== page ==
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Qualcomm's Snapdragon S4 Line-Up: Krait CPUs And Adreno Graphics

Snapdragon S4 Pro: Krait And Adreno 320, Benchmarked
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Qualcomm's product portfolio is both deep and wide. Its mobile SoCs in the Snapdragon family stretch back to 2008, when the S1 platform was first made available. Now, in 2012, we're looking at the S4 series, indicating the company's fourth generation. 

You'll find four product families under Qualcomm's S4 umbrella, each consisting of individual chips organized in such a way as to address specific workloads.

S4 Prime, for example, is being positioned as a solution for smart TVs and set-top boxes. The MPQ8064 SoC is the only component under the S4 Prime moniker, boasting a quad-core Krait architecture with Adreno 320 graphics.

The focus of today's story, S4 Pro, includes a couple of different components: MSM8960T and APQ8064, the former featuring a dual-core Krait-based processor and the latter equipped with four cores. Both are 28 nm components with the same high-end Adreno 320 graphics engine. Whereas the MSM8960T part features an integrated cellular radio, the APQ8064 does not.

S4 Plus and Play, intended for smartphones and tablets, are composed of an additional 14 SoCs with and without built-in modems. 

In Qualcomm's hierarchy, S4 Pro is the highest-end platform you'll see used in mobile devices, and so it makes sense that the company built its mobile development platforms using an APQ8064, and that's what we have in the lab today.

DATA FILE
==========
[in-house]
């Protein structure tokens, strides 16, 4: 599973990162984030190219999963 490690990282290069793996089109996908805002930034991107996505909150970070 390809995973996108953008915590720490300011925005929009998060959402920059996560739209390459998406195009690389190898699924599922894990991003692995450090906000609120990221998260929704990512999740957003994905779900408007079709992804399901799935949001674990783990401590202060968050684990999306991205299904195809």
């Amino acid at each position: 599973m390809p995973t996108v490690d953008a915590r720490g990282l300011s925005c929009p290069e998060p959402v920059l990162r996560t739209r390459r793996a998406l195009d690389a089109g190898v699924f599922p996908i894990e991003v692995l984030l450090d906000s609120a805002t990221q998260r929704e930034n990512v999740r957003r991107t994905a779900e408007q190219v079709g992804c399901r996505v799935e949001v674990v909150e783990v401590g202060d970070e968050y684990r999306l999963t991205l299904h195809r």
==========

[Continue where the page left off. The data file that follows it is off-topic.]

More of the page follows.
Although it takes the second spot in the S4 line-up, the Pro segment is certainly still a performance-oriented part. As mentioned, the APQ8064 features a quad-core Krait-based processor operating between 1.5 and 1.7 GHz. Qualcomm couldn't get us access to a block diagram of the APQ8064, so imagine the shot of the MSM8960 above with a much smaller modem subsystem (no cellular radio, just Wi-Fi and Bluetooth), and an additional pair of cores.

Each core has 16 KB of L1 data and 16 KB of L1 instruction cache, and each pair of cores shares a 1 MB L2 cache. Qualcomm's Krait-based cores succeed the Scorpion-based design that we first covered in Third-Generation Snapdragon: The Dual-Core Scorpion. In the table below, we drill down into more granular specifics of the Krait and Scorpion architectures, comparing them to ARM's Cortex-A9 and Cortex-A15 core designs.

Architecture Comparison
Cortex-A9
Cortex-A15
Scorpion
Krait
Pipeline Depth
Eight-Stages15/17-24-Stage
(Integer/FPU)
10-Stage11-Stage
Out-of-Order Execution
Yes
Yes
PartialYes
Fab Node
45/30/32 nm32/28 nm
65/45 nm28 nm
Core Configurations
Single, Dual, Quad
Dual, Quad
Single, Dual
Dual, Quad
Cache
L1: 32 KB + 32 KB
L2: 1 MB
L1: 32 KB + 32 KB
L2: 4 MB max
L1: 32 KB + 32 KB
L2: 256 kB (per core)
L1: 16 KB + 16 KB
L2: 1 MB (per dual-core)
DMIPS/MHz
2.5
3.5
2.5
3.3


Unlike many of its competitors, Qualcomm is unique in that it employs custom processor design based on ARM IP, investing considerable time and money developing its own cores. For example, its Scorpion design employs the same ARMv7-A architecture used by the Cortex-A8 and -A9 cores. However, Qualcomm's specific implementation breaks the instruction pipeline down into a different number of stages, utilizes non-speculative out-of-order execution, and offers 128-bit SIMD functionality. Featuring a lot of in-house work, Scorpion is easily differentiated from the standard Cortex-A9, which helps explain certain benchmark victories.

Krait improves performance tangibly through increased complexity (due in no small part, we imagine, to a smaller 28 nm process node). Each core can now decode up to three instructions per clock cycle (up from two), similar to the Cortex-A15 design. Its integer pipeline is now 11 stages long, though, which is one stage longer than Scorpion's, but not as long as the -A15's 15-stage implementation. In practice, the longer pipeline should translate into a clock rate advantage 

Qualcomm also enables Krait with the ability to run each core's clock rate asymmetrically. This helps facilitate power savings in applications where all of the SoC's compute resources aren't needed. Useful though it may be, this isn't a new feature. The Scorpion core featured it as well, and Nvidia's Tegra 3 leans on the same principle for its fifth companion core.

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